You can now add a 3D-printed car to that list.
The Urbee 2 is a three-wheeled hybrid assembled entirely from parts spat out of 3D printers, reports Wired. Just as Makerbot and Form 1 have changed the way we perceive manufacturing, Urbee is seeking to change the way we build cars.
Urbee is the brainchild of Jim Kor and his team at Kor Ecologic, a company solely dedicated to the future of 3D vehicle manufacturing. Their website expands upon their grand vision for the future of the automobile.
Kor’s aim is to make the cars of the future light, energy-efficient and easy to manufacture.
The manufacturing process of the Urbee takes place entirely inside RedEye, a 3D-printing facility that was also used to produce the world’s first 3D-printed motorcycle. Kor says one of the virtues of 3D printing is the added flexibility that’s impossible to produce with sheet metal. Instead of producing a multitude of parts that would be assembled later, the 3D printers can spit out a single, unibody part that makes manufacturing simpler. Kor simply uploads the models for each part into the printers, and 2,500 hours later, Kor has all the plastic parts he needs to assemble his car.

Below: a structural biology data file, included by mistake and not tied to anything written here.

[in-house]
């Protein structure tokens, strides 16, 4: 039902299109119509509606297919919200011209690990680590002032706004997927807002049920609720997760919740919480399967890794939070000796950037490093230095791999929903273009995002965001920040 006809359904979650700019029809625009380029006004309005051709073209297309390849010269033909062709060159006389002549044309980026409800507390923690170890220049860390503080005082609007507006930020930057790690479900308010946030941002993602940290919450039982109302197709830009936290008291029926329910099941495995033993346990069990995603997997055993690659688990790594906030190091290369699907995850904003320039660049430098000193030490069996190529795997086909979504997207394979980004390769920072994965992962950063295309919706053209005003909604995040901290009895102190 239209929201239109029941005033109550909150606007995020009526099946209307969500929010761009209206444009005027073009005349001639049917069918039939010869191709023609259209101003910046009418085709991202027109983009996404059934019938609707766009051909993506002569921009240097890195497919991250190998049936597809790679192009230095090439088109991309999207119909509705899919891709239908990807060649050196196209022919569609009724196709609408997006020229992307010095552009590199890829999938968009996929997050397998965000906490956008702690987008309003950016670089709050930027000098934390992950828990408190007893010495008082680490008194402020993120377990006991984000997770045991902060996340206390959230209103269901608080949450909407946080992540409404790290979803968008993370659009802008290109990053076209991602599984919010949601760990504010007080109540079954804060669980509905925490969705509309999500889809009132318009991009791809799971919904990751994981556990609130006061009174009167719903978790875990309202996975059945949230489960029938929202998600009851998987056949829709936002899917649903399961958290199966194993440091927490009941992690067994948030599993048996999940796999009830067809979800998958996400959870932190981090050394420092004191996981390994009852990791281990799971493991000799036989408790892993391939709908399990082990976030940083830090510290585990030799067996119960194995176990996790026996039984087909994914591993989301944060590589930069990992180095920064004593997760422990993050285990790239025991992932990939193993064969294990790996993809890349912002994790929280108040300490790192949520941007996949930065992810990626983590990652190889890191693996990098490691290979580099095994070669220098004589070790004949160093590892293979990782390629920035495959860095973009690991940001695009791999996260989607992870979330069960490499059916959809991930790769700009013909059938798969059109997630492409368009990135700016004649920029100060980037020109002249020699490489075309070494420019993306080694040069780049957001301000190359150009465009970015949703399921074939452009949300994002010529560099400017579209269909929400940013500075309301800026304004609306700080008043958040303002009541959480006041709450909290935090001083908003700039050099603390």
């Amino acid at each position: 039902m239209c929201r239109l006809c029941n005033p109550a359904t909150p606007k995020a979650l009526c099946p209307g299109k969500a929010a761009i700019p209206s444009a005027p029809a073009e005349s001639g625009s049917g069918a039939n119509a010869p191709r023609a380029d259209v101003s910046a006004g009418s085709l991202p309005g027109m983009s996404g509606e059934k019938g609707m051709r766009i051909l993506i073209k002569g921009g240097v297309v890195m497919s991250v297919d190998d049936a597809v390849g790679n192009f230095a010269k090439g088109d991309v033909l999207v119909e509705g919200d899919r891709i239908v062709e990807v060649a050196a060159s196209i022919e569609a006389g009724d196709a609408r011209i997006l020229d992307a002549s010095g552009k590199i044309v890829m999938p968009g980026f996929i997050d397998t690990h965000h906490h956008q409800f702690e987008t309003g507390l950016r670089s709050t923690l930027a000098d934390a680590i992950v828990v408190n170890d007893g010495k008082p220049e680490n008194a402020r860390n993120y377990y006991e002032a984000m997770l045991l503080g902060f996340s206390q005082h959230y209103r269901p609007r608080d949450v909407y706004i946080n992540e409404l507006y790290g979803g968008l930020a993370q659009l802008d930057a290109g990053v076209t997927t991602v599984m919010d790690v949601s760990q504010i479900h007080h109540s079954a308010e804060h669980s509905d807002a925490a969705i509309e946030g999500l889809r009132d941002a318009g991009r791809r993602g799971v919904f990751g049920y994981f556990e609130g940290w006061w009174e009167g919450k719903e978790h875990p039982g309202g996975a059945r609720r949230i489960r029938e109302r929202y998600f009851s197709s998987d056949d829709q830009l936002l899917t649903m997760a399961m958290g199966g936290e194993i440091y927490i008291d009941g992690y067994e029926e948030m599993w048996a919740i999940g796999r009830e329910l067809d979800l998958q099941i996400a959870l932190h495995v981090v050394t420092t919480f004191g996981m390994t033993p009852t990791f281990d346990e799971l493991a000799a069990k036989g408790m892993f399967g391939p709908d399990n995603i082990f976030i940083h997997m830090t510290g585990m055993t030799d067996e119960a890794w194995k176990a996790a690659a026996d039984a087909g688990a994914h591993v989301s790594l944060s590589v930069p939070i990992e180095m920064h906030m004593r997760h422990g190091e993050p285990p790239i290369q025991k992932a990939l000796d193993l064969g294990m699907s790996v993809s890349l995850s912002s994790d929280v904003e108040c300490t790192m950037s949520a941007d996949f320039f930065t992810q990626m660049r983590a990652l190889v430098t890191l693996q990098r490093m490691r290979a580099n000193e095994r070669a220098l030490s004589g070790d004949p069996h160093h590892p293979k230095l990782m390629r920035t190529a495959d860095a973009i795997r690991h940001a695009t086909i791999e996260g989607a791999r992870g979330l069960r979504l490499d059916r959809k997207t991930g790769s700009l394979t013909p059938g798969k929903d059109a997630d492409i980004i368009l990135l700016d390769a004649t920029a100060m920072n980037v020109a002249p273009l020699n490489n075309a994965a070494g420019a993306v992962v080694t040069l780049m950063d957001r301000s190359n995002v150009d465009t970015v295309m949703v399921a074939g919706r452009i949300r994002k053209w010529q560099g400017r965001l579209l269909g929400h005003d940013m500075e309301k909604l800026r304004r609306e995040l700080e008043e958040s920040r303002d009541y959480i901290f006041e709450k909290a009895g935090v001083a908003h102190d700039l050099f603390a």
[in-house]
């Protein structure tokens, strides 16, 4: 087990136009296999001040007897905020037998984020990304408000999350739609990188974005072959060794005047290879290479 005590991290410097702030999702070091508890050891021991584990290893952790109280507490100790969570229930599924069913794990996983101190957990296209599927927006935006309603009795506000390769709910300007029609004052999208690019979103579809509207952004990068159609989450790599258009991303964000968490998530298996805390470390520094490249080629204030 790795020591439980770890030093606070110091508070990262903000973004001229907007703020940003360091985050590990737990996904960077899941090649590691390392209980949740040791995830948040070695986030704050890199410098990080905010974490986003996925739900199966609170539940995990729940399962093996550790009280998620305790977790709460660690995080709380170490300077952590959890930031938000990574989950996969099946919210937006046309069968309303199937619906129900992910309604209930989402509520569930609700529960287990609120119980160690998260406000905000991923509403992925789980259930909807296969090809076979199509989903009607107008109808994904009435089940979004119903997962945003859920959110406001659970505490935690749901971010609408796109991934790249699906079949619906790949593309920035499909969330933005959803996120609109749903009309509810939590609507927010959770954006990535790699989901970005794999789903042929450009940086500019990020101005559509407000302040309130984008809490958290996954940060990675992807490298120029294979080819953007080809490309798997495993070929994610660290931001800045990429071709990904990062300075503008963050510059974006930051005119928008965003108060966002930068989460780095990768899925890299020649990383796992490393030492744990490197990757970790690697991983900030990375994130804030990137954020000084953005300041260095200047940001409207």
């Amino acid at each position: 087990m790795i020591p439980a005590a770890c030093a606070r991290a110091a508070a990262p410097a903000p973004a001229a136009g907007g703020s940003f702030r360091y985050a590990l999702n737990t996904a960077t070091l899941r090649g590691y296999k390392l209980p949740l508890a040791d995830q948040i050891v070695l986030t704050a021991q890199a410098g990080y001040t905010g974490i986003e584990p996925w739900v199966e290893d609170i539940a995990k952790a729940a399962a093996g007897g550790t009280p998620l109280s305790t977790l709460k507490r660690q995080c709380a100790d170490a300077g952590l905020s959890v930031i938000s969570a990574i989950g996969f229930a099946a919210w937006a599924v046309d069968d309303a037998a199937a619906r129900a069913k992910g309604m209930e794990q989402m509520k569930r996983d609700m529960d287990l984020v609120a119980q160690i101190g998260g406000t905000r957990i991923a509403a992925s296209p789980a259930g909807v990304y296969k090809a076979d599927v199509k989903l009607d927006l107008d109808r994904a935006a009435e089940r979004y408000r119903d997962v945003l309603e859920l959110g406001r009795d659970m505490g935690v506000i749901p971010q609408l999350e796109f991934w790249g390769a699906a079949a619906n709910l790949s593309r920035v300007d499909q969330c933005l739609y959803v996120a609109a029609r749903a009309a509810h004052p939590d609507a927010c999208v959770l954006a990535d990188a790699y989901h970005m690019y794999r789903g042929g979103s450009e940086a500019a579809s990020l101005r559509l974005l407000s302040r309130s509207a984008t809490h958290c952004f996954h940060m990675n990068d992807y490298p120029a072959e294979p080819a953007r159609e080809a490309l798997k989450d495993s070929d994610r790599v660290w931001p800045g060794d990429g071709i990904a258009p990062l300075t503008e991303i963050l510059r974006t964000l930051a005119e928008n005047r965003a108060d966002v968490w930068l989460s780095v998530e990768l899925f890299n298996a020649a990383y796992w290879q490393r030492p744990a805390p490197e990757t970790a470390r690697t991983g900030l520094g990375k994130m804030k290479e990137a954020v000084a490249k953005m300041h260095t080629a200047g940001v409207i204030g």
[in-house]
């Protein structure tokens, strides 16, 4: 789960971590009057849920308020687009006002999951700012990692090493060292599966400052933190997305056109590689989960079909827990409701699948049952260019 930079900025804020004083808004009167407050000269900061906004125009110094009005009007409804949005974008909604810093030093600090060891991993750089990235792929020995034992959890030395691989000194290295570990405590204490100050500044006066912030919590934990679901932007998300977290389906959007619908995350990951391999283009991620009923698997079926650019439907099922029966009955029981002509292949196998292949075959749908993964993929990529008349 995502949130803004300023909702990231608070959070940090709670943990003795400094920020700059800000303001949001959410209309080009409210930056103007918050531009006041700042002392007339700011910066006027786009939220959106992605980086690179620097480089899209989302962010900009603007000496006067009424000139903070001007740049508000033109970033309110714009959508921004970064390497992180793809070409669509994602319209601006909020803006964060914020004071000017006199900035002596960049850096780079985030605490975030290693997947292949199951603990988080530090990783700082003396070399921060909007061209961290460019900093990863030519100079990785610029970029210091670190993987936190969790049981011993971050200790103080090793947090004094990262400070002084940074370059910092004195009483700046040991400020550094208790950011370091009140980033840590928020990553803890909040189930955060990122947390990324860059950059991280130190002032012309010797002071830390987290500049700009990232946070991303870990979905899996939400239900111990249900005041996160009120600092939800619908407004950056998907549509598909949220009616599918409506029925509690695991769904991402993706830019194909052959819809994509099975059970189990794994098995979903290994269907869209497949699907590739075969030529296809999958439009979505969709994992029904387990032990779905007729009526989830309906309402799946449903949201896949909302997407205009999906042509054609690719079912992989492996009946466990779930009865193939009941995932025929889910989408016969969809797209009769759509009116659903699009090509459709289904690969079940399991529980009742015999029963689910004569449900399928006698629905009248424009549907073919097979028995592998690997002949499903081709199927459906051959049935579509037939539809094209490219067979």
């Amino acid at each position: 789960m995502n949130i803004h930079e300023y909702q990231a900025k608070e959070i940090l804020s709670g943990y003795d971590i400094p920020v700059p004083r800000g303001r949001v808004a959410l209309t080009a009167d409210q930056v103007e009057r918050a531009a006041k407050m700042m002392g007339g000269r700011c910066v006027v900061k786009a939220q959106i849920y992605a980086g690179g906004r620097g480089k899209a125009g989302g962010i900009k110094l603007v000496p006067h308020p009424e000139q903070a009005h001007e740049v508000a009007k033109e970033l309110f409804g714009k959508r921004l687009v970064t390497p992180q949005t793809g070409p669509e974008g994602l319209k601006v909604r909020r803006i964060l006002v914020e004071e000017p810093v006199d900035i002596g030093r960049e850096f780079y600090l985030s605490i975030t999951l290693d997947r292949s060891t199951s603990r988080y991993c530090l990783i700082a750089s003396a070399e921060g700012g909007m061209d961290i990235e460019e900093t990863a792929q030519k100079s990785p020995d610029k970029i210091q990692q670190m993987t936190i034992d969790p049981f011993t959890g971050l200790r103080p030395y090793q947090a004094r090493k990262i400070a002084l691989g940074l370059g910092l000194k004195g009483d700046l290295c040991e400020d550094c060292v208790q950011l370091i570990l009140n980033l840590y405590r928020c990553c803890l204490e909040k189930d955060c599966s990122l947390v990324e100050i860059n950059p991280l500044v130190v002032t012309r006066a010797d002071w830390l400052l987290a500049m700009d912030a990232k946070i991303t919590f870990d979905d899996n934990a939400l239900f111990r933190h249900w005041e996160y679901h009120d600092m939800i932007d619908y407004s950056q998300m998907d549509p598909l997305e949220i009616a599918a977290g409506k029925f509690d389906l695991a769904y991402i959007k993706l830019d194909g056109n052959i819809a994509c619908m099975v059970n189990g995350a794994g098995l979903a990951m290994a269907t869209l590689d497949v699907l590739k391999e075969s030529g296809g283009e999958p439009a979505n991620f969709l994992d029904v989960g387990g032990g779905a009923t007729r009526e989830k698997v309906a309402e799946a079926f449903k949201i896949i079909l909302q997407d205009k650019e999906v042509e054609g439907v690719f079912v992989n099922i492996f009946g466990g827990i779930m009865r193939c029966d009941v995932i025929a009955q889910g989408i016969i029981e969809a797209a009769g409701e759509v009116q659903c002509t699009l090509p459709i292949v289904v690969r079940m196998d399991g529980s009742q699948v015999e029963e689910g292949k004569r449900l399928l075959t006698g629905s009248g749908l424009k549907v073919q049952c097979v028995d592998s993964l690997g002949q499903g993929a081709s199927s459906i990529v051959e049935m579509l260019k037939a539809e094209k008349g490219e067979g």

Kor has assurances that the Urbee will be perfectly safe to drive out on in the road. “We’re calling it race car safety,” Kor tells Wired. “We want the car to pass the tech inspection required at Le Mans.” And the car isn’t entirely made of plastic. The engine and the base chassis, of course, will be made of steel.
Good luck, Urbee. You may look like an oversized computer mouse, but you’ve come a long way from the days when you looked like this.